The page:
On August 28th, European Union High Representative Josep Borrell gave a list of possible staggered sanctions to be imposed on Ankara if it continued its activities in the Eastern Mediterranean.
The deadline for Turkey to change its behavior is September 24th, when the extraordinary EU Summit on relations with Turkey is to begin.
Borrell said that the EU was prepared to sanction Turkish vessels, blocking their access to EU ports and a ban on their access to European infrastructure, capital and technology.
“We can go to measures related to sectoral activities… where the Turkish economy is related to the European economy,” Borrell told a news conference in Berlin.
He also urged Ankara to “stop unilateral actions,” saying that de-escalation was a “key condition” for dialogue.
On the same day, NATO Secretary-General Jens Stoltenberg said that he had spoken with Turkish President Recep Tayyip Erdogan and discussed the creation of a mechanism to de-escalate tension within the alliance.
Erdogan insisted that Turkey wants a mutually beneficial deal for all countries in the Eastern Mediterranean.
In a statement after the summit, the spokesman of the Turkish Foreign Ministry, Hami Aksoy condemned the EU for its unconditional support of its member state Greece and that it further escalated tensions.
“It is not up to the EU to criticize Turkey’s hydrocarbon activities within its own continental shelf and to call for their termination. Because, as confirmed by the European Court of Justice, the EU has no jurisdiction on this matter. This call is contrary to the EU’s own acquis and international law,” the statement read.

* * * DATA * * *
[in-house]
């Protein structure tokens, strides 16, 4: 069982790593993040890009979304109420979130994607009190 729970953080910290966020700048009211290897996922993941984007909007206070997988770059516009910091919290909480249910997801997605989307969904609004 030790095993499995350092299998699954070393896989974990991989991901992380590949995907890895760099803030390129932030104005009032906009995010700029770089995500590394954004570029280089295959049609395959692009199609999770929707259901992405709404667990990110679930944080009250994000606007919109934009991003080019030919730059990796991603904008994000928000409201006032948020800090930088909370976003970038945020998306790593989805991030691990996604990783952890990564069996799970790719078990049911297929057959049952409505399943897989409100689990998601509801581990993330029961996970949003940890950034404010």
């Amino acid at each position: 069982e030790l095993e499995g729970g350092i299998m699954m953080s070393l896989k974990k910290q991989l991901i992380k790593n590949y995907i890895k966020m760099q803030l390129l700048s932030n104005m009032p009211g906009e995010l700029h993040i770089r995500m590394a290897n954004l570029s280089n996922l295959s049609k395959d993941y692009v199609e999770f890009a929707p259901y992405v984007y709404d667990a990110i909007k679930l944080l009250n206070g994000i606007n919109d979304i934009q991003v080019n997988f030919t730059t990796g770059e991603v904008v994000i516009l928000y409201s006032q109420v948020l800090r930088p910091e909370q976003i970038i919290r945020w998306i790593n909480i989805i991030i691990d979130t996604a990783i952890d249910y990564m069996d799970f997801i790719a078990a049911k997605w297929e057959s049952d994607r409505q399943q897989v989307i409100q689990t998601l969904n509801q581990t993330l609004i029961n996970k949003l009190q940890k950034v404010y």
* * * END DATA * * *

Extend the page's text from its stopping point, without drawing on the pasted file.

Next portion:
“We invite the EU and EU member-states not to support Greece’s maximalist claims in contravention of international law, under a pretext of union solidarity,” it added.
Turkish Vice-President Fuat Oktay on August 29th, accused the European Union of being “insincere” and warned that Turkey “will protect its rights over every cubic meter in the Eastern Mediterranean waters no matter what.”
“We [Turkey] are well aware of peace and diplomatic language, but we will not hesitate to do what is necessary when it comes to protecting the rights and interests of Turkey. France and Greece are among those who know this best,” Oktay said in an interview with Anadolu Agency.
If Athens’ attempts to expand its territorial waters isn’t a cause of war, then what is?” Oktay asked.
He referred to Athens’ plans to extend its territorial waters in the Ionian Sea and indications that similar moves may follow in other maritime areas.
Prime Minister Kyriakos Mitsotakis said in Parliament this week that Greece plans to extend the western limit of its territorial waters in the Ionian Sea to 12 miles.
Greece maintains a right to extend its territorial waters to 12 nautical miles in other sea areas, including the Aegean, when it sees fit, in accordance with the provisions of international law and its national interest.
Oktay said that “Turkey expects equity from the EU” and that “no one should expect Ankara to take a step back based on this equity.”
“It is insincere for the EU to call for dialogue on the one hand and make other plans on the other, regarding the activities we carry out in our own continental shelf in the Eastern Mediterranean,” Oktay also said.
One of the key islands that’s being used in the escalation of tensions is the tiny Greek island of Kastellorizo, located just 2 kilometers off Turkish shore.
Turkish President Recep Tayyip Erdogan fumed that acknowledging Greek jurisdiction in the region would mean “imprisoning Turkey within its coastline.”
“The way Greece laid out Kastellorizo’s Exclusive Economic Zone (EEZ) links Greece’s zone to Cyprus’s, de facto restricting Turkey’s to the Antalya bay area,” explains Panayotis Tsakonas, director of the security program at the Hellenic Foundation for European and Foreign Policy (ELIAMEP).
“If the two countries can’t agree, they’ll have to bring their dispute to an international tribunal that will set the dividing line,” Tsakonas predicted.
And in recent days there were photographs of Greek troops getting off a tourist ferry on the island, as part of military exercises in the area.
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